Difference between revisions of "Mathematical notation recognized by WeBWorK"
Jump to navigation
Jump to search
(3 intermediate revisions by the same user not shown)  
Line 97:  Line 97:  
print "}\n"; 
print "}\n"; 

> 
> 

+  
+  == Grouping symbols == 

+  * parentheses ( ) 

+  * brackets [ ] 

+  * braces { } 

+  
+  You can use any of these in your answer but they must match. 3(4+5) and 2[3(4+5)+6] are valid but 3(4+5} will given the error: Mismatched parentheses: '(' and '}'. 

+  
+  When WeBWorK gives a typeset version of your answer it only uses parentheses so for example it expresses your input of 2[3(4+5)+6] as 2(3(4+5)+6) but you can use whatever you want. 

== Constants == 
== Constants == 
Latest revision as of 17:23, 7 November 2009
Operators
Operators recognized by WeBWorK, in order from highest to lowest precedence. Not all operators are available in all problems.
Operator  Prec.  Type  Associativity  Description 

_

9  binary  left  Vector and matrix element extraction 
!

8  unary  right  Factorial 
^

7  binary  right  Exponentiation 
**

7  binary  right  Exponentiation 
+

6  unary  left  Unary plus (indicates that a value is positive) 


6  unary  left  Unary minus (indicates that a value is negative) 
/

3  binary  left  Division 
*

3  binary  left  Multiplication 
.

2  binary  left  Vector dot product 
><

2  binary  left  Vector cross product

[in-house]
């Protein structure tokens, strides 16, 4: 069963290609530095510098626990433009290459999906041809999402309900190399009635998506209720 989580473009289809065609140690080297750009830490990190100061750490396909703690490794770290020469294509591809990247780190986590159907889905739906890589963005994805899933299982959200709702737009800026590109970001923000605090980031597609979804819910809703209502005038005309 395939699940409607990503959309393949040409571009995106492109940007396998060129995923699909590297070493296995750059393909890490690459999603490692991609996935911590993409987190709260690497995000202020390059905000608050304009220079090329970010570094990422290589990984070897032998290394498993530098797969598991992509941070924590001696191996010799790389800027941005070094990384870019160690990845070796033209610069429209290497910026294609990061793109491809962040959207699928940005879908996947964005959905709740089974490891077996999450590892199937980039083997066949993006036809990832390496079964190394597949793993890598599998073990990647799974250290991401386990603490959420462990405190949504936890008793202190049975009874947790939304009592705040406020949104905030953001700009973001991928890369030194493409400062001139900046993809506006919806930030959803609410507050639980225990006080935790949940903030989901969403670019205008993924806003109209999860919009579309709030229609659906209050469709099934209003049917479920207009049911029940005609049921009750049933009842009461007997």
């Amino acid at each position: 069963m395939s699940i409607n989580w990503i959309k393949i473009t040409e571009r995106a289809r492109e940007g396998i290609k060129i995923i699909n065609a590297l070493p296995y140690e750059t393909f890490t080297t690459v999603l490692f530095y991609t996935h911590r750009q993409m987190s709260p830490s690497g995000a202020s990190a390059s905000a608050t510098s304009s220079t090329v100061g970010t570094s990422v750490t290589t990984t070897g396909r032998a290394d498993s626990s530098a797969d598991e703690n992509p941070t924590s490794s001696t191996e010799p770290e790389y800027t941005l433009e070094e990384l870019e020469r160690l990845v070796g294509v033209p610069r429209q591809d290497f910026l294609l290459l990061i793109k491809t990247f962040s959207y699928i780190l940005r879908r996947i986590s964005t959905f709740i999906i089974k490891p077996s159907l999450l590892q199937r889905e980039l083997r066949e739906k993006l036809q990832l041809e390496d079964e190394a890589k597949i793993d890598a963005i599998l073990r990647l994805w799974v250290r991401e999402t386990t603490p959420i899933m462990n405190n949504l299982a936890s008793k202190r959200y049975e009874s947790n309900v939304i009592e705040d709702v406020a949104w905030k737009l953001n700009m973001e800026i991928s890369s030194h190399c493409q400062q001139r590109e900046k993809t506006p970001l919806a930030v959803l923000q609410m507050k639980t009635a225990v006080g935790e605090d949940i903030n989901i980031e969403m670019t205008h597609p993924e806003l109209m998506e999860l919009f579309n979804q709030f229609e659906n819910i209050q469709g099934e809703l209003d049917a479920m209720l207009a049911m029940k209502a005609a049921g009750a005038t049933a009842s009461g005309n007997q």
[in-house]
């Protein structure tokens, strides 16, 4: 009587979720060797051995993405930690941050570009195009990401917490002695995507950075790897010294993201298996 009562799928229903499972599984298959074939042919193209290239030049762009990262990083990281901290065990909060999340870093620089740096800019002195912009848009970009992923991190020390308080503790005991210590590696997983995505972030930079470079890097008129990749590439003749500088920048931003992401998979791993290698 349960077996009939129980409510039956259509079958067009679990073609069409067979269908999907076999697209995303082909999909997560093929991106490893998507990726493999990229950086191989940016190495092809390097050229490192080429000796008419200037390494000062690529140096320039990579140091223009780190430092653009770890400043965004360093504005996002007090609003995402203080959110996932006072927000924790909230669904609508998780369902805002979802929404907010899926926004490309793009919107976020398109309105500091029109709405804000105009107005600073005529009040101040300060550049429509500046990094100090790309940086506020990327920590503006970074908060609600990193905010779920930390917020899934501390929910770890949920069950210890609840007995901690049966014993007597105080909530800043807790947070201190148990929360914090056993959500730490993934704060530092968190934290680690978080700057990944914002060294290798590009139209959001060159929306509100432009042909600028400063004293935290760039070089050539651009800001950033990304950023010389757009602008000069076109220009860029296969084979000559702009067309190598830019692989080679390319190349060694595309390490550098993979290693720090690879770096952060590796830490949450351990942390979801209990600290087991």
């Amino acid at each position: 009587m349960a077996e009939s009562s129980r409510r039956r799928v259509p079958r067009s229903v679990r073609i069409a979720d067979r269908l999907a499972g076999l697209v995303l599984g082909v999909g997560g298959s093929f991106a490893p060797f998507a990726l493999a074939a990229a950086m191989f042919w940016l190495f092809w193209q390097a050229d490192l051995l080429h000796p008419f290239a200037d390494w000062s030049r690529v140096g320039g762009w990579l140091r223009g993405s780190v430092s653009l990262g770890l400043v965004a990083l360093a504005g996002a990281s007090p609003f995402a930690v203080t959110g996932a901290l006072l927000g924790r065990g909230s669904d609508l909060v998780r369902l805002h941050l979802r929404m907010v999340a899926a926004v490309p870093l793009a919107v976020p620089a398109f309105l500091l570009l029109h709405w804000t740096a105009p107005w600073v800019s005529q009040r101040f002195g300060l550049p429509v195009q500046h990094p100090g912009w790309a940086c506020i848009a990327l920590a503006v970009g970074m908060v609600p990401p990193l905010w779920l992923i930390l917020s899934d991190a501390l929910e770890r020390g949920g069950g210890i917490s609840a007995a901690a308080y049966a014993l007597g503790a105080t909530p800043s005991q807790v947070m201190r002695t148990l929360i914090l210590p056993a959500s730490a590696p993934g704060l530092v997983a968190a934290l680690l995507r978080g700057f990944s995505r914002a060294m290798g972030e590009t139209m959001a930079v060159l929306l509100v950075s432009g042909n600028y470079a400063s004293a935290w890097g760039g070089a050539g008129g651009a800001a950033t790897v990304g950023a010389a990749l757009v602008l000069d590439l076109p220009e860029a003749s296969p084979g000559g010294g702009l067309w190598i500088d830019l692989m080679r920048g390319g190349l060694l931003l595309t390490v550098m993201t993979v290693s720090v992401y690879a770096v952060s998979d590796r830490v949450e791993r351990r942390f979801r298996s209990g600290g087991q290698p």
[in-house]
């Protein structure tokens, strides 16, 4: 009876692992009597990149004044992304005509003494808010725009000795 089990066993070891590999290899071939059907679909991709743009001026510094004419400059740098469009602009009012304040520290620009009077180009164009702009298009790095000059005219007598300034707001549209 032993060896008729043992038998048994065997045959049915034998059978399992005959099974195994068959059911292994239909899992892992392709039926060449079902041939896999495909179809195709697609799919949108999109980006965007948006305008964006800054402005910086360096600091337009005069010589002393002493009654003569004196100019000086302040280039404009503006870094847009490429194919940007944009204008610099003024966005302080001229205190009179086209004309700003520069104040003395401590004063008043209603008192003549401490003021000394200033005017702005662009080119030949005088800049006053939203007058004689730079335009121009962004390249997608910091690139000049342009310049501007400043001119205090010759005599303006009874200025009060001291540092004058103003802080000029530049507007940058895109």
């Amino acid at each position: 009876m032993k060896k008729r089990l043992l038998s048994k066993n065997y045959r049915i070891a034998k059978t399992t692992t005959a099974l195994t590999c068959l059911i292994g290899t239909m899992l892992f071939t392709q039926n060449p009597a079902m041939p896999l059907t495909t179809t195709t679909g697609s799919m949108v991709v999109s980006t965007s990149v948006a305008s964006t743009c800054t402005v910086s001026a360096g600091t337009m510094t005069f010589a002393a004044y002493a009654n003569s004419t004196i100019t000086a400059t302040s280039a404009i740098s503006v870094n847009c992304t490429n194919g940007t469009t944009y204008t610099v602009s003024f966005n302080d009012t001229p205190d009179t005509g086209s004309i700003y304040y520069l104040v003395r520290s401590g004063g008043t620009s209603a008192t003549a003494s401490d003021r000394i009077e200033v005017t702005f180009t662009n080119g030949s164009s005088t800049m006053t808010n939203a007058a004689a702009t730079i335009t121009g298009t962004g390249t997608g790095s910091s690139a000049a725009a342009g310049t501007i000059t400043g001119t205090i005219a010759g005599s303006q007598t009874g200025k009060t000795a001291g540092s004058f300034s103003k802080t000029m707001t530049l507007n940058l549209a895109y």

U

1.5  binary  left  Union 


1  binary  left  Subtraction 
+

1  binary  left  Addition 
,

0  binary  left  List (vector, set, point, etc.) separator 
Grouping symbols
 parentheses ( )
 brackets [ ]
 braces { }
You can use any of these in your answer but they must match. 3(4+5) and 2[3(4+5)+6] are valid but 3(4+5} will given the error: Mismatched parentheses: '(' and '}'.
When WeBWorK gives a typeset version of your answer it only uses parentheses so for example it expresses your input of 2[3(4+5)+6] as 2(3(4+5)+6) but you can use whatever you want.
Constants
 e
 pi
Functions
In general, functions can be used with or without parentheses. For example, cosx
, cos x
, and cos(x)
are all equivalent. However, using parentheses makes grouping more explicit and are recommended.
Not all functions are available in all problems.
 Numeric functions
 log() — Usually the natural log ([math]\log_e[/math]), but your instructor may have redefined it to be log base 10 ([math]\log_{10}[/math]).
 log10(), logten() — Log base 10; [math]\log_{10}[/math].
 sqrt() — Square root; [math]\sqrt{\ \ \ }[/math].
 abs() — Absolute value; [math]\cdots[/math].
 int() — Integer or floor function; [math]\lfloor\cdots\rfloor[/math].
 sgn() — Sign function; returns
+1
if its argument is positive,1
if its argument is negative, and0
if its argument is zero.  ln() — Natural log; [math]\log_e[/math].
 Simple trig functions
 sin()
 cos()
 tan()
 sec()
 csc()
 cot()
 Inverse trig functions
 asin(), arcsin()
 acos(), arccos()
 atan(), arctan()
 asec(), arcsec()
 acsc(), arccsc()
 acot(), arccot()
 atan2()
 Simple hyperbolic functions
 sinh()
 cosh()
 tanh()
 sech()
 csch()
 coth()
 Inverse hyperbolic functions
 asinh(), arcsinh()
 acosh(), arccosh()
 atanh(), arctanh()
 asech(), arcsech()
 acsch(), arccsch()
 acoth(), arccoth()
 Vector functions
 norm()
 unit()
 Complex functions
 arg()
 mod()
 Re()
 Im()
 conj()